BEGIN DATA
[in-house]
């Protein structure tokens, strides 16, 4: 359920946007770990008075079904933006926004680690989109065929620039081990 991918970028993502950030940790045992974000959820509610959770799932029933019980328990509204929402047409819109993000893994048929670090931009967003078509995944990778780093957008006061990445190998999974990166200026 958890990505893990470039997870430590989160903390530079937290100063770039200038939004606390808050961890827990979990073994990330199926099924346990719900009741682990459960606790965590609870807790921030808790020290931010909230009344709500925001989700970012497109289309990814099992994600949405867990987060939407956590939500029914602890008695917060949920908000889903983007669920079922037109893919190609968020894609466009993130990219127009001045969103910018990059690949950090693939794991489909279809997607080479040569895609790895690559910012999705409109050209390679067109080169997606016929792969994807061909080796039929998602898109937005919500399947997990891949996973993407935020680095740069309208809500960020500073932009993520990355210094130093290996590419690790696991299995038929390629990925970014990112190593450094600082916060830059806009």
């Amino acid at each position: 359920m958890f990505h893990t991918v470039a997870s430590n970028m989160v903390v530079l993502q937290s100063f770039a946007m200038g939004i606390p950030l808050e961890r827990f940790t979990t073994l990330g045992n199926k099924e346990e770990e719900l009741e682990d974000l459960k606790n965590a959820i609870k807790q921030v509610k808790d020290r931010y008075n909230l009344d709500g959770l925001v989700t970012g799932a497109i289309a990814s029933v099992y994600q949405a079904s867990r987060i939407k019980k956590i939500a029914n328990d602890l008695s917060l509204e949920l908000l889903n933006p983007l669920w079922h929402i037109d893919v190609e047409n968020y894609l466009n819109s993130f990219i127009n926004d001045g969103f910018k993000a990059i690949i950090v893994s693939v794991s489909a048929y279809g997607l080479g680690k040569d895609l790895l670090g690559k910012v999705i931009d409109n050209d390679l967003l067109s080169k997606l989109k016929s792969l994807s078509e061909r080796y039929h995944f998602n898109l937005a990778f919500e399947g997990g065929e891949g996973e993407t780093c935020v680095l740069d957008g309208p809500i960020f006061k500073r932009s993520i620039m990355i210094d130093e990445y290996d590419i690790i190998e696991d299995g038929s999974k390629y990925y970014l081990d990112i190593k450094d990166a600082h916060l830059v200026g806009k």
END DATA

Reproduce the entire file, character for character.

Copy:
[in-house]
């Protein structure tokens, strides 16, 4: 359920946007770990008075079904933006926004680690989109065929620039081990 991918970028993502950030940790045992974000959820509610959770799932029933019980328990509204929402047409819109993000893994048929670090931009967003078509995944990778780093957008006061990445190998999974990166200026 958890990505893990470039997870430590989160903390530079937290100063770039200038939004606390808050961890827990979990073994990330199926099924346990719900009741682990459960606790965590609870807790921030808790020290931010909230009344709500925001989700970012497109289309990814099992994600949405867990987060939407956590939500029914602890008695917060949920908000889903983007669920079922037109893919190609968020894609466009993130990219127009001045969103910018990059690949950090693939794991489909279809997607080479040569895609790895690559910012999705409109050209390679067109080169997606016929792969994807061909080796039929998602898109937005919500399947997990891949996973993407935020680095740069309208809500960020500073932009993520990355210094130093290996590419690790696991299995038929390629990925970014990112190593450094600082916060830059806009």
């Amino acid at each position: 359920m958890f990505h893990t991918v470039a997870s430590n970028m989160v903390v530079l993502q937290s100063f770039a946007m200038g939004i606390p950030l808050e961890r827990f940790t979990t073994l990330g045992n199926k099924e346990e770990e719900l009741e682990d974000l459960k606790n965590a959820i609870k807790q921030v509610k808790d020290r931010y008075n909230l009344d709500g959770l925001v989700t970012g799932a497109i289309a990814s029933v099992y994600q949405a079904s867990r987060i939407k019980k956590i939500a029914n328990d602890l008695s917060l509204e949920l908000l889903n933006p983007l669920w079922h929402i037109d893919v190609e047409n968020y894609l466009n819109s993130f990219i127009n926004d001045g969103f910018k993000a990059i690949i950090v893994s693939v794991s489909a048929y279809g997607l080479g680690k040569d895609l790895l670090g690559k910012v999705i931009d409109n050209d390679l967003l067109s080169k997606l989109k016929s792969l994807s078509e061909r080796y039929h995944f998602n898109l937005a990778f919500e399947g997990g065929e891949g996973e993407t780093c935020v680095l740069d957008g309208p809500i960020f006061k500073r932009s993520i620039m990355i210094d130093e990445y290996d590419i690790i190998e696991d299995g038929s999974k390629y990925y970014l081990d990112i190593k450094d990166a600082h916060l830059v200026g806009k």